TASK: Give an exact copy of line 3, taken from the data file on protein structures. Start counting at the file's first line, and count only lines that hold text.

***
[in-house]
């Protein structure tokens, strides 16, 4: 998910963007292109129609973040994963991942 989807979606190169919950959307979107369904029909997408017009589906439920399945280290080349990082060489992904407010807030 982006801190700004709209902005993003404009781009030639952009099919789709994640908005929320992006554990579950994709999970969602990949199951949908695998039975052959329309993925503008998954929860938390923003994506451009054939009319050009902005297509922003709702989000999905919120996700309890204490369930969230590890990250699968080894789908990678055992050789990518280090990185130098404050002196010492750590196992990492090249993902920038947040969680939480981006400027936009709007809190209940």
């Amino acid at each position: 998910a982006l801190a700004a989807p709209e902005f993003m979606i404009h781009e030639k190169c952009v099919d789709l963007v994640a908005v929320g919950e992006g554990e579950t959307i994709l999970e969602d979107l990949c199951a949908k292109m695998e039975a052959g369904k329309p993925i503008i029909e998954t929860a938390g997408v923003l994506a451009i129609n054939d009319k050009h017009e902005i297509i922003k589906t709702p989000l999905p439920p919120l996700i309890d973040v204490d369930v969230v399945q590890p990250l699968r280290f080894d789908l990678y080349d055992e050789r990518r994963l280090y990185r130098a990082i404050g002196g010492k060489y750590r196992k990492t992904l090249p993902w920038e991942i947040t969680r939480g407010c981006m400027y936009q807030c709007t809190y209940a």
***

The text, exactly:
């Amino acid at each position: 998910a982006l801190a700004a989807p709209e902005f993003m979606i404009h781009e030639k190169c952009v099919d789709l963007v994640a908005v929320g919950e992006g554990e579950t959307i994709l999970e969602d979107l990949c199951a949908k292109m695998e039975a052959g369904k329309p993925i503008i029909e998954t929860a938390g997408v923003l994506a451009i129609n054939d009319k050009h017009e902005i297509i922003k589906t709702p989000l999905p439920p919120l996700i309890d973040v204490d369930v969230v399945q590890p990250l699968r280290f080894d789908l990678y080349d055992e050789r990518r994963l280090y990185r130098a990082i404050g002196g010492k060489y750590r196992k990492t992904l090249p993902w920038e991942i947040t969680r939480g407010c981006m400027y936009q807030c709007t809190y209940a």